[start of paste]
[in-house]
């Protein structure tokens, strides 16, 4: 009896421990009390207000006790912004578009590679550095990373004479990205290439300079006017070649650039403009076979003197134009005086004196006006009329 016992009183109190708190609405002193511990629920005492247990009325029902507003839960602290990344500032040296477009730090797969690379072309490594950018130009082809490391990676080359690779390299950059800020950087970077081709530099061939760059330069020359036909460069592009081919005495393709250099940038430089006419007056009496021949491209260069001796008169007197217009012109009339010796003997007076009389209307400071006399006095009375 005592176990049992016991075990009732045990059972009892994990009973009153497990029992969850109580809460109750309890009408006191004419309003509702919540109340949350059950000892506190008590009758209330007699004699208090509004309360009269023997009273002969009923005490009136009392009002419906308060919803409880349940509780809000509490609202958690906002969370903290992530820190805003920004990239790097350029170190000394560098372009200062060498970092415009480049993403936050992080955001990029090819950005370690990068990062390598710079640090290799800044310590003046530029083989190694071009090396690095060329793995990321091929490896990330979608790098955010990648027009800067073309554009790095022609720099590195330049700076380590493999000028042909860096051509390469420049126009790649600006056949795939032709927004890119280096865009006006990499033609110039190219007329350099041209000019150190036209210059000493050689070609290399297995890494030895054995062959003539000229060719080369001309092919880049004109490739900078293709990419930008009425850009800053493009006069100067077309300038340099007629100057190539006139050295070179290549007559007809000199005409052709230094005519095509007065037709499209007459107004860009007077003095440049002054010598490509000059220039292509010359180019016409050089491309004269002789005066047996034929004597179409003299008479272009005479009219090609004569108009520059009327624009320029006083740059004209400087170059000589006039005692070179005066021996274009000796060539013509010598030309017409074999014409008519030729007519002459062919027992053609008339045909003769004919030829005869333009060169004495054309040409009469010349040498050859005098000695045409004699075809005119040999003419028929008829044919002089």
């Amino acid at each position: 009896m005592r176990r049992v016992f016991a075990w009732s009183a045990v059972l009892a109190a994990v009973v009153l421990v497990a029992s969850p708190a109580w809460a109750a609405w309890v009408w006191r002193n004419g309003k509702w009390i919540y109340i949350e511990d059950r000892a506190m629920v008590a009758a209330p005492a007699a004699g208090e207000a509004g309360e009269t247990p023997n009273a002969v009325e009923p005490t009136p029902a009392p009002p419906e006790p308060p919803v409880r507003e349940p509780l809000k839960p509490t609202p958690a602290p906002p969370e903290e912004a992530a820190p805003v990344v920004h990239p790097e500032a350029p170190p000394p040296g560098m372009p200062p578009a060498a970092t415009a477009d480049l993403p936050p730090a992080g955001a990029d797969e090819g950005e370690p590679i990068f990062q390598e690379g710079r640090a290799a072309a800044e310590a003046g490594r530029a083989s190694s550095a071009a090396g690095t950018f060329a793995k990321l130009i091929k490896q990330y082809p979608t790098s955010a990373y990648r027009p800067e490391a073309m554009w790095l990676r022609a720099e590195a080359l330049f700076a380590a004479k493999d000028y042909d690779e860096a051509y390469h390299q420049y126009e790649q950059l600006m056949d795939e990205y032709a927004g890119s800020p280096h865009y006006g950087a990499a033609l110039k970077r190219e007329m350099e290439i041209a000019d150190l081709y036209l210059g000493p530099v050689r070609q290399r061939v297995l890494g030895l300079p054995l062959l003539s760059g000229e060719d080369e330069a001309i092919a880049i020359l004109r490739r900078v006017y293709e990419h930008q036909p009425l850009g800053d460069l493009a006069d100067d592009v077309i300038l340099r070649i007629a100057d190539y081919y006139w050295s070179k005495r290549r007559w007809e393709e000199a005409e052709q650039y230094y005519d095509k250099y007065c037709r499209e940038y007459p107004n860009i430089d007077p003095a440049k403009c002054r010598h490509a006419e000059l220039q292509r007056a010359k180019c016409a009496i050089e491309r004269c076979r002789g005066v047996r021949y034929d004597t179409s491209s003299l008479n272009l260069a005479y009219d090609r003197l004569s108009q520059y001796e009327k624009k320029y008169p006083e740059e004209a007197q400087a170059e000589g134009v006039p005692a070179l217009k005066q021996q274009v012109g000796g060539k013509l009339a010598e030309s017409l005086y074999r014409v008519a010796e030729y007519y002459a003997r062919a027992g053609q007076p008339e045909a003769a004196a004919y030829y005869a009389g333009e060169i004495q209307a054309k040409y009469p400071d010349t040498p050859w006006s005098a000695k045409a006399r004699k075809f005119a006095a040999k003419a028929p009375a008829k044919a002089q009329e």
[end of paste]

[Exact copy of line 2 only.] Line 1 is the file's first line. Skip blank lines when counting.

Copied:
């Protein structure tokens, strides 16, 4: 009896421990009390207000006790912004578009590679550095990373004479990205290439300079006017070649650039403009076979003197134009005086004196006006009329 016992009183109190708190609405002193511990629920005492247990009325029902507003839960602290990344500032040296477009730090797969690379072309490594950018130009082809490391990676080359690779390299950059800020950087970077081709530099061939760059330069020359036909460069592009081919005495393709250099940038430089006419007056009496021949491209260069001796008169007197217009012109009339010796003997007076009389209307400071006399006095009375 005592176990049992016991075990009732045990059972009892994990009973009153497990029992969850109580809460109750309890009408006191004419309003509702919540109340949350059950000892506190008590009758209330007699004699208090509004309360009269023997009273002969009923005490009136009392009002419906308060919803409880349940509780809000509490609202958690906002969370903290992530820190805003920004990239790097350029170190000394560098372009200062060498970092415009480049993403936050992080955001990029090819950005370690990068990062390598710079640090290799800044310590003046530029083989190694071009090396690095060329793995990321091929490896990330979608790098955010990648027009800067073309554009790095022609720099590195330049700076380590493999000028042909860096051509390469420049126009790649600006056949795939032709927004890119280096865009006006990499033609110039190219007329350099041209000019150190036209210059000493050689070609290399297995890494030895054995062959003539000229060719080369001309092919880049004109490739900078293709990419930008009425850009800053493009006069100067077309300038340099007629100057190539006139050295070179290549007559007809000199005409052709230094005519095509007065037709499209007459107004860009007077003095440049002054010598490509000059220039292509010359180019016409050089491309004269002789005066047996034929004597179409003299008479272009005479009219090609004569108009520059009327624009320029006083740059004209400087170059000589006039005692070179005066021996274009000796060539013509010598030309017409074999014409008519030729007519002459062919027992053609008339045909003769004919030829005869333009060169004495054309040409009469010349040498050859005098000695045409004699075809005119040999003419028929008829044919002089």